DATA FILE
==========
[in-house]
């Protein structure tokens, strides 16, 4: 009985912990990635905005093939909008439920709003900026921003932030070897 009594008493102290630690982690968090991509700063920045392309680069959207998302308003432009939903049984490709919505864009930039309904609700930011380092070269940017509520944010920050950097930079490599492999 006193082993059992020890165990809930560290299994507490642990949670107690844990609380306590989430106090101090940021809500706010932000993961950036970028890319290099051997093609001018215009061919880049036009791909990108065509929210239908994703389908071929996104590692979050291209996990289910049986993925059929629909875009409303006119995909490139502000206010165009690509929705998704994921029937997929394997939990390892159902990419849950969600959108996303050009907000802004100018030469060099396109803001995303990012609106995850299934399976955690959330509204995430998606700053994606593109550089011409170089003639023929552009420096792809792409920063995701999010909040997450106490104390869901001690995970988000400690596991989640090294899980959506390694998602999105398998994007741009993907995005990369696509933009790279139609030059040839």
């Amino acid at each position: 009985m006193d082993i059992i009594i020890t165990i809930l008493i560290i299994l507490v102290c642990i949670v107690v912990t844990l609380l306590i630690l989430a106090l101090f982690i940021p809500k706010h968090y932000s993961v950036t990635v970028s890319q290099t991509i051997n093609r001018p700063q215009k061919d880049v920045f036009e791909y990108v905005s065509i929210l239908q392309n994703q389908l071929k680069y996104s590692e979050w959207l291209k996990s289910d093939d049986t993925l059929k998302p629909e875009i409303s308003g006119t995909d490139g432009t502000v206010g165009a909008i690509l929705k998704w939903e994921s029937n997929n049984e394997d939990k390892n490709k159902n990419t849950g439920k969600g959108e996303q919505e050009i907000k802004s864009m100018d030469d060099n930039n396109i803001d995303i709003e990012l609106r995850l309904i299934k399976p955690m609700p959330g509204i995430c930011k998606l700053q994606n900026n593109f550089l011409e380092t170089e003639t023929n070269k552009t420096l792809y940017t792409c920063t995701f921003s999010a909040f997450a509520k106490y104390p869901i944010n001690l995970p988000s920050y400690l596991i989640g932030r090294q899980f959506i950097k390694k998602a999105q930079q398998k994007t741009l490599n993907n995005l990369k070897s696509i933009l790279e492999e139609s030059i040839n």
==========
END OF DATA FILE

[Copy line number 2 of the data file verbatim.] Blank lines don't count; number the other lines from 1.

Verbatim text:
């Protein structure tokens, strides 16, 4: 009985912990990635905005093939909008439920709003900026921003932030070897 009594008493102290630690982690968090991509700063920045392309680069959207998302308003432009939903049984490709919505864009930039309904609700930011380092070269940017509520944010920050950097930079490599492999 006193082993059992020890165990809930560290299994507490642990949670107690844990609380306590989430106090101090940021809500706010932000993961950036970028890319290099051997093609001018215009061919880049036009791909990108065509929210239908994703389908071929996104590692979050291209996990289910049986993925059929629909875009409303006119995909490139502000206010165009690509929705998704994921029937997929394997939990390892159902990419849950969600959108996303050009907000802004100018030469060099396109803001995303990012609106995850299934399976955690959330509204995430998606700053994606593109550089011409170089003639023929552009420096792809792409920063995701999010909040997450106490104390869901001690995970988000400690596991989640090294899980959506390694998602999105398998994007741009993907995005990369696509933009790279139609030059040839």